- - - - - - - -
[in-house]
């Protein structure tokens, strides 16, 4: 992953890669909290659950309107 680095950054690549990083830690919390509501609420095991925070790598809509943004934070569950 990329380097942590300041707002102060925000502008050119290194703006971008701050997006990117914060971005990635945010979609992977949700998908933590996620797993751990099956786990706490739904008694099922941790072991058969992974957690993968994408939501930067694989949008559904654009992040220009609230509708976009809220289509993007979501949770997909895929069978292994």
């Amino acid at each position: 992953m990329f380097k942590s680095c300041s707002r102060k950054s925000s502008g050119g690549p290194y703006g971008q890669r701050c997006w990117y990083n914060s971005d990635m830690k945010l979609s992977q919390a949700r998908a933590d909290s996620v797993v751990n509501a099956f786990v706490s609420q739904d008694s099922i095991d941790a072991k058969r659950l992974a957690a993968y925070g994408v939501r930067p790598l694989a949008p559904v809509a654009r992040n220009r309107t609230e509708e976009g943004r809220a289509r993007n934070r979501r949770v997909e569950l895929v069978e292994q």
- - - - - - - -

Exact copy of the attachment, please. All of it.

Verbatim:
[in-house]
């Protein structure tokens, strides 16, 4: 992953890669909290659950309107 680095950054690549990083830690919390509501609420095991925070790598809509943004934070569950 990329380097942590300041707002102060925000502008050119290194703006971008701050997006990117914060971005990635945010979609992977949700998908933590996620797993751990099956786990706490739904008694099922941790072991058969992974957690993968994408939501930067694989949008559904654009992040220009609230509708976009809220289509993007979501949770997909895929069978292994």
């Amino acid at each position: 992953m990329f380097k942590s680095c300041s707002r102060k950054s925000s502008g050119g690549p290194y703006g971008q890669r701050c997006w990117y990083n914060s971005d990635m830690k945010l979609s992977q919390a949700r998908a933590d909290s996620v797993v751990n509501a099956f786990v706490s609420q739904d008694s099922i095991d941790a072991k058969r659950l992974a957690a993968y925070g994408v939501r930067p790598l694989a949008p559904v809509a654009r992040n220009r309107t609230e509708e976009g943004r809220a289509r993007n934070r979501r949770v997909e569950l895929v069978e292994q």